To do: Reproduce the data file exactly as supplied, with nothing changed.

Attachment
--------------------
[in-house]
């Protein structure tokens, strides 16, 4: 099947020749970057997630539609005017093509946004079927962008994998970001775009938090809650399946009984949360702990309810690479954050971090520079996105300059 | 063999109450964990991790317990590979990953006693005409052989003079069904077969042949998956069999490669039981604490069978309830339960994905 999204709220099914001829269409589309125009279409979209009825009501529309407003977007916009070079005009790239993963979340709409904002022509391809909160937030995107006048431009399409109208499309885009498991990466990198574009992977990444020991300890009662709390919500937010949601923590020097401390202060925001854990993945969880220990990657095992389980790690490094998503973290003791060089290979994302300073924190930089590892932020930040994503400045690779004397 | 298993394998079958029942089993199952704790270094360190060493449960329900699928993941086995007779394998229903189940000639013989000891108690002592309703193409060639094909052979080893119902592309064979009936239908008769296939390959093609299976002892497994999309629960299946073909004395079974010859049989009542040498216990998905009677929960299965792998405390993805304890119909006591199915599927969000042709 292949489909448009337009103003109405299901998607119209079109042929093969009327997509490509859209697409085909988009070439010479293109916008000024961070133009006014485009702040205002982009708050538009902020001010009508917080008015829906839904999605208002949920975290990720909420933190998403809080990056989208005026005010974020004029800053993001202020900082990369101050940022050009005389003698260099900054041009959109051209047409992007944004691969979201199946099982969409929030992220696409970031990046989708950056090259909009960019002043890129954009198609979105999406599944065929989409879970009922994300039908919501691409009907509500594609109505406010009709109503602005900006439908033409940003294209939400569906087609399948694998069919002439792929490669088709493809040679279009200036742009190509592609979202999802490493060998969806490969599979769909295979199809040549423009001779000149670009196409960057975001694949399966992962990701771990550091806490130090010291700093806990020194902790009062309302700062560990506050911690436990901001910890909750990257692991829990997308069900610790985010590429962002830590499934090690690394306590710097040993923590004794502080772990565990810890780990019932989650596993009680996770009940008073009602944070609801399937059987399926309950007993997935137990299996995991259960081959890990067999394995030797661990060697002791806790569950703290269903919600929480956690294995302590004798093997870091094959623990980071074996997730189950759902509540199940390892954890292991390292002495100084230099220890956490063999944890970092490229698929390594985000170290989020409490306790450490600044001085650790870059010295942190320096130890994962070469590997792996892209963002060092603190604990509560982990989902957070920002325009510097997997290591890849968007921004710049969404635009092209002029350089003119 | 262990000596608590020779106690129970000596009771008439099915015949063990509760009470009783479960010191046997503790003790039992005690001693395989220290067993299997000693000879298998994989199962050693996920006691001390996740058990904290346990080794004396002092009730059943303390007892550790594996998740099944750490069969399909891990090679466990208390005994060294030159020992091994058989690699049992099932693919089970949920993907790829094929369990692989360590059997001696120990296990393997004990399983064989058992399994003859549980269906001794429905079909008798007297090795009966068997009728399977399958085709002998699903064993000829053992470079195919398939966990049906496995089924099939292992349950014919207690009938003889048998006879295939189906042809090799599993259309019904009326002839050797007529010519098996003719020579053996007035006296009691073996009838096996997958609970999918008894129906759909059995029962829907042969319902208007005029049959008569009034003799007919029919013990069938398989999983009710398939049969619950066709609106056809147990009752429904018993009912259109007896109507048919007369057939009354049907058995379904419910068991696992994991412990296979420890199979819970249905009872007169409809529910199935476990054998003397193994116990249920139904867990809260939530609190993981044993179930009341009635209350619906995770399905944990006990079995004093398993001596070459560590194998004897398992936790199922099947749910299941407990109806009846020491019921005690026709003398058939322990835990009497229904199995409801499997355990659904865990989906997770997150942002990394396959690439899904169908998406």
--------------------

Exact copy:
[in-house]
């Protein structure tokens, strides 16, 4: 099947020749970057997630539609005017093509946004079927962008994998970001775009938090809650399946009984949360702990309810690479954050971090520079996105300059 | 063999109450964990991790317990590979990953006693005409052989003079069904077969042949998956069999490669039981604490069978309830339960994905 999204709220099914001829269409589309125009279409979209009825009501529309407003977007916009070079005009790239993963979340709409904002022509391809909160937030995107006048431009399409109208499309885009498991990466990198574009992977990444020991300890009662709390919500937010949601923590020097401390202060925001854990993945969880220990990657095992389980790690490094998503973290003791060089290979994302300073924190930089590892932020930040994503400045690779004397 | 298993394998079958029942089993199952704790270094360190060493449960329900699928993941086995007779394998229903189940000639013989000891108690002592309703193409060639094909052979080893119902592309064979009936239908008769296939390959093609299976002892497994999309629960299946073909004395079974010859049989009542040498216990998905009677929960299965792998405390993805304890119909006591199915599927969000042709 292949489909448009337009103003109405299901998607119209079109042929093969009327997509490509859209697409085909988009070439010479293109916008000024961070133009006014485009702040205002982009708050538009902020001010009508917080008015829906839904999605208002949920975290990720909420933190998403809080990056989208005026005010974020004029800053993001202020900082990369101050940022050009005389003698260099900054041009959109051209047409992007944004691969979201199946099982969409929030992220696409970031990046989708950056090259909009960019002043890129954009198609979105999406599944065929989409879970009922994300039908919501691409009907509500594609109505406010009709109503602005900006439908033409940003294209939400569906087609399948694998069919002439792929490669088709493809040679279009200036742009190509592609979202999802490493060998969806490969599979769909295979199809040549423009001779000149670009196409960057975001694949399966992962990701771990550091806490130090010291700093806990020194902790009062309302700062560990506050911690436990901001910890909750990257692991829990997308069900610790985010590429962002830590499934090690690394306590710097040993923590004794502080772990565990810890780990019932989650596993009680996770009940008073009602944070609801399937059987399926309950007993997935137990299996995991259960081959890990067999394995030797661990060697002791806790569950703290269903919600929480956690294995302590004798093997870091094959623990980071074996997730189950759902509540199940390892954890292991390292002495100084230099220890956490063999944890970092490229698929390594985000170290989020409490306790450490600044001085650790870059010295942190320096130890994962070469590997792996892209963002060092603190604990509560982990989902957070920002325009510097997997290591890849968007921004710049969404635009092209002029350089003119 | 262990000596608590020779106690129970000596009771008439099915015949063990509760009470009783479960010191046997503790003790039992005690001693395989220290067993299997000693000879298998994989199962050693996920006691001390996740058990904290346990080794004396002092009730059943303390007892550790594996998740099944750490069969399909891990090679466990208390005994060294030159020992091994058989690699049992099932693919089970949920993907790829094929369990692989360590059997001696120990296990393997004990399983064989058992399994003859549980269906001794429905079909008798007297090795009966068997009728399977399958085709002998699903064993000829053992470079195919398939966990049906496995089924099939292992349950014919207690009938003889048998006879295939189906042809090799599993259309019904009326002839050797007529010519098996003719020579053996007035006296009691073996009838096996997958609970999918008894129906759909059995029962829907042969319902208007005029049959008569009034003799007919029919013990069938398989999983009710398939049969619950066709609106056809147990009752429904018993009912259109007896109507048919007369057939009354049907058995379904419910068991696992994991412990296979420890199979819970249905009872007169409809529910199935476990054998003397193994116990249920139904867990809260939530609190993981044993179930009341009635209350619906995770399905944990006990079995004093398993001596070459560590194998004897398992936790199922099947749910299941407990109806009846020491019921005690026709003398058939322990835990009497229904199995409801499997355990659904865990989906997770997150942002990394396959690439899904169908998406």